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Coach and HGV drivers risk bottleneck for CPC training deadline

Published to the CV Show website on
24/06/2011

Aviva, the UK's largest insurer, is today warning the freight industry not to leave the mandatory Driver CPC (Certificate of Professional Competence) training too late, for they may run the risk of having to park-up their vehicles if drivers have not carried out their training in time.

There are around 500,000 HGV driving licence holders in the UK and under new legislation each one will be required to do 35 hours of training by 2014.

However, Aviva's accredited Driver CPC training provider has reported that only 1% of those expected to take up courses have done so, sparking fresh fears over whether the freight industry will meet the 2014 deadline.

John Davidge, training manager at RAC Risk Management, says: "We'd expect to train in the region of 10% of our target by the end of the year and that this would steadily increase as we approach the deadline. Such a small number of companies are coming forward that this looks doubtful and it's becoming increasingly likely that we'll reach a bottleneck."

With only a small proportion of drivers qualified, Aviva is urging hauliers to focus on the benefits of what Driver CPC can do for their business, and not to delay setting up a training plan - to avoid having to remove drivers from the road if the deadline isn't met.

Steve Palmer, from Aviva says: "There has been alarmingly little take-up of Driver CPC courses despite wide promotion for more than a year. Operators know they have to do something, but for whatever reason - costs, recession or high staff turnover - there has been a reluctance to get the ball rolling.

"Driver CPC is essential, so why not start now? The benefits are considerable. By improving driving standards it will lead to better fuel economy, less wear and tear on vehicles - and fewer accidents.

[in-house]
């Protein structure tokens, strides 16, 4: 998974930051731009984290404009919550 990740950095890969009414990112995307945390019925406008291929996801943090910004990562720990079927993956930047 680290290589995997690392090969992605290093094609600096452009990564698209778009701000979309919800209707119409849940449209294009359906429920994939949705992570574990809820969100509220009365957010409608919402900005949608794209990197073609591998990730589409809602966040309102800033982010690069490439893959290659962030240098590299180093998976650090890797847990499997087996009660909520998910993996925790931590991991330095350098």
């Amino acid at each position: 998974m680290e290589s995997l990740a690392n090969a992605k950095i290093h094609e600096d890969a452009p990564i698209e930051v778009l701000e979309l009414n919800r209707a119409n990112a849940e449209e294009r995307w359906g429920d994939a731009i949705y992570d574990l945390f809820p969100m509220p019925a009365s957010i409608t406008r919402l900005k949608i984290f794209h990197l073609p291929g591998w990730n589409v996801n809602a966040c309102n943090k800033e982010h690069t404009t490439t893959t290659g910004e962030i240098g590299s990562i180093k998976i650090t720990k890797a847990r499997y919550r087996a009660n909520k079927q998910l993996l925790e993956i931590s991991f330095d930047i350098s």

"A lot of firms are underestimating the severity of the situation if they leave it too late. With around only 2,000 approved trainers, there is a real chance of a bottleneck as the deadline approaches.

"There are no real signs that the government will extend the deadline and the worst-case, but very real, scenario is that companies will find that they have to park-up vehicles as they can't get drivers trained in time.

"We urge hauliers to recognise the scale of the task ahead and to act now to avoid thousands of drivers requiring training in an impossible timeframe. A staggered approach is advisable - if you have 200 drivers doing 35 hours training each, it's impossible to do it within a year."

Davidge adds: "The tide has started to turn recently and we have seen an increase in enquiries in the last six months, but not enough. There are lots of considerations to bear in mind and operators must plan ahead - assess when the quieter periods are, determine the best time to train drivers and so cause the least amount of downtime.

"The payback for instigating training early can be significant to your business. Programmes can be tailored to address some of your largest costs and threats. For example, we can focus on driver awareness training to reduce the occurrence of collisions or loads falling from trucks, or look at driving techniques to reduce fuel consumption."

For further information or to start planning your Driver CPC training today visit www.racfleetriskmanagement.co.uk

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